The battle mechanics rely on a “rock, paper, scissors” (power, technical, and speed) style system, and while this may sound simplistic, it can be surprisingly in-depth. You have limited control over your monstie; you can only explicitly choose how it attacks if you use a monstie “skill,” which requires Kinship energy. To gain Kinship, you need to “win” a head-to-head attack; for example, you choose a Speed attack, and your opponent selects a Power-based attack. If you are not utilizing skills, the monstie acts independently, choosing between regular attacks and skills as it sees fit. Each monster has a particular affinity toward one of the attack powers, so if you are fighting a monster that uses speed attacks, it would be beneficial to swap out your monstie to one that favors Technical skills. Using a Power aligned monstie will not only end up causing it massive damage but also fail to earn you any Kinship points. Riders also have some benefits to using Regular attacks. Depending on the weapon choice, you can perform combos and deal more damage than a standard attack. Executing combos is easy, and most weapons detail how to achieve them on the equipment page. For example, while using a Hammer, landing three consecutive power attacks will grant a combo bonus. Your combo breaks when losing a head-to-head, so be mindful of the enemy you are attacking.
Kinship is redeemed for monstie skills, causing status effects such as dizzy or paralysis. Riders also have their own set of skills, mostly dependant on the type of weapon wielded. Monstie’s learn skills naturally through level advancement while adding Rider skills to your repertoire happens most frequently by completing subquests. While most Skills have no damage type, some skills also inflict Power, Technical, or Speed based damage. You can use these to have a greater level of control over your monstie.
These attacks are showstoppers. Not only do they deliver massive damage numbers to your foe, but they also a unique cutscene for each monstie, most of which are hilariously over the top. Once the Kinship stone on your screen has filled up with enough power, you can ride on your monstie. You and your monstie now attack as one, delivering more overall damage while simultaneously receiving less. While atop your monstie, you are unable to use any skills or items. If you fail in a head-to-head twice, you will be knocked off of your monstie and forced to start the process all over again. However, you succeed during the head-to-head, you increase the power of your Kinship Move. The power can be increased twice, up to level 3, where it will deal the most damage.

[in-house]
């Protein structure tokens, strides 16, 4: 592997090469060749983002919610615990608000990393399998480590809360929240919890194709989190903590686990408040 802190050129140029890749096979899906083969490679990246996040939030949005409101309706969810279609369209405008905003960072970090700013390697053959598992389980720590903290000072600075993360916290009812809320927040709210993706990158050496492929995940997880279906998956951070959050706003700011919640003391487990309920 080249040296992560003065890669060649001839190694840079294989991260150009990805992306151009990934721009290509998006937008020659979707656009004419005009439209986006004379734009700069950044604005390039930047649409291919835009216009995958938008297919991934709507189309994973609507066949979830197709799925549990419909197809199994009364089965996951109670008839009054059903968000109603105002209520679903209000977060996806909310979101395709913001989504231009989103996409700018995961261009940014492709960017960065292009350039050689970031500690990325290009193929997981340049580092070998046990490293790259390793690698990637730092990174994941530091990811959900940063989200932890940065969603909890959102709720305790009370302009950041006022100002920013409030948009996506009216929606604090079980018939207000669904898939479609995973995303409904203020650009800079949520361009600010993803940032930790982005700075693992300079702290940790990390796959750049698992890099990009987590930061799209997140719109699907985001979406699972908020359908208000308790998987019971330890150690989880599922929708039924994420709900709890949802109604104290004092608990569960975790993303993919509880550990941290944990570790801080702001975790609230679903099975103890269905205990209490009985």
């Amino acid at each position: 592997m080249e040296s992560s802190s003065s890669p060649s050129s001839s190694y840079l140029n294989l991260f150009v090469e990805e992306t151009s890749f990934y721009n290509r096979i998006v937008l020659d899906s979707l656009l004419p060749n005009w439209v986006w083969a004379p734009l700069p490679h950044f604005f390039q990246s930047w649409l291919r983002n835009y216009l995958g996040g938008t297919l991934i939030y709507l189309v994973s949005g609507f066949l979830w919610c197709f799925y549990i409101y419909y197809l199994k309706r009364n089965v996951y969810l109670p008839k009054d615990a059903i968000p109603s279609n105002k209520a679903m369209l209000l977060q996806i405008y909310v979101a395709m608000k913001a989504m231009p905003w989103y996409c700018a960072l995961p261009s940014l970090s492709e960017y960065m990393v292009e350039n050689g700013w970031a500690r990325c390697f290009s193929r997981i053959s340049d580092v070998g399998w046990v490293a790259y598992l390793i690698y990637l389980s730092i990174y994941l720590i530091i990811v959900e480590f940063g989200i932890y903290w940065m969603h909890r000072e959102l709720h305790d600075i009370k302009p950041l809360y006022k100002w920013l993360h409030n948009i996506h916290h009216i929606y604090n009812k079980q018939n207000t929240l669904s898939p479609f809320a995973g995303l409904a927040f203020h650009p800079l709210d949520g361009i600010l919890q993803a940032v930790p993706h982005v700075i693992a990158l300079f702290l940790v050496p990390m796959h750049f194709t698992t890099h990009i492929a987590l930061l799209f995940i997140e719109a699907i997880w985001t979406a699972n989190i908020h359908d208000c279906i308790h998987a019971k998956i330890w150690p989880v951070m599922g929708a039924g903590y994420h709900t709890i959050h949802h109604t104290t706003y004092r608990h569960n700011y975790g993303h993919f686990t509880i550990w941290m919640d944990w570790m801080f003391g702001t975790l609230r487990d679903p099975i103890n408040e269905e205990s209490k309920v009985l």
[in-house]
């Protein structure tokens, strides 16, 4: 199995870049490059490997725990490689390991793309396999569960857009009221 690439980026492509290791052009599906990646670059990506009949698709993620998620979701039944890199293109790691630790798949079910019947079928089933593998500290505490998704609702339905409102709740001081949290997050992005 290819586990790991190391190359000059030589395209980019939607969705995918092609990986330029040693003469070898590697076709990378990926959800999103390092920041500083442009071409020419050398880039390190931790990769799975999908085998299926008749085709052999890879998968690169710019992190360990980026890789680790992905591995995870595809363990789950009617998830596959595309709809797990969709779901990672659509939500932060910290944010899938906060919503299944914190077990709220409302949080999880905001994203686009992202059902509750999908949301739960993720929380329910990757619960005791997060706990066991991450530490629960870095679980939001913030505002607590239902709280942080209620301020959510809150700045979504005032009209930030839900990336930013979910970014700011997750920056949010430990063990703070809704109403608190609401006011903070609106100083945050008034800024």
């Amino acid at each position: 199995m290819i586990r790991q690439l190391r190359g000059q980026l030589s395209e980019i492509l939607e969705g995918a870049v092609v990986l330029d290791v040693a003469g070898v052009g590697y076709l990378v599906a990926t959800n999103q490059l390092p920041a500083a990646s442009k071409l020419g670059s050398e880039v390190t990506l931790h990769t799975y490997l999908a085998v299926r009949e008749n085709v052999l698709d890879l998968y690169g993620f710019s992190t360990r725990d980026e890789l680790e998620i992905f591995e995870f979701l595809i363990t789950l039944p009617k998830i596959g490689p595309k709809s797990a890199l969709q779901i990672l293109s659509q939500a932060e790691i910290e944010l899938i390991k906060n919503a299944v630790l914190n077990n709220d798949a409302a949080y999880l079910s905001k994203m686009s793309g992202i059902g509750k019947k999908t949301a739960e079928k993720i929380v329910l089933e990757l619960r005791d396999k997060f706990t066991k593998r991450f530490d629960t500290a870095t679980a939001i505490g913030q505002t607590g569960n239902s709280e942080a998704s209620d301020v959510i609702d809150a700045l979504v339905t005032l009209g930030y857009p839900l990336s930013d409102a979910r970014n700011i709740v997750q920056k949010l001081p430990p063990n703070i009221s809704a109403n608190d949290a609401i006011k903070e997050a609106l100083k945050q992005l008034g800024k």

Using each facet of the battle system effectively will help to dispatch your combatants promptly.
Monster Hunter Stories turned me on to the world of Monster Hunter. Seeing chibi versions of these terrifying fiends brought me tons of joy, and it gave me a point to latch on to for future Monster Hunter entries. While the gameplay might be vastly different from mainline titles, the emphasis on preparation (something I’ve heard is significant in the mainline titles) shines through here. The announcement of Monster Hunter Stories 2 was the push I needed to dedicate time to this game. Now, not only am I looking forward to fully exploring what the post-game has to offer here, but I’m excited for Stories 2 and even Monster Hunter Rise. If you are a Monster Hunter fence-sitter or have had trouble getting into the series, I’d recommend giving Stories a try. At the very least, it will charm your socks off, and at the most, it could give you an easy latching on point in the series. The soundtrack is terrific, the art direction is beautiful, and the gameplay is simple to learn but challenging all the same.
Finally, below is a (mostly) chronological collection of over 230 screenshots from my journey. Please be aware that there might be spoilers for locations, story, monstie designs and other major events. Enjoy :3
Continue reading Monster Hunter Stories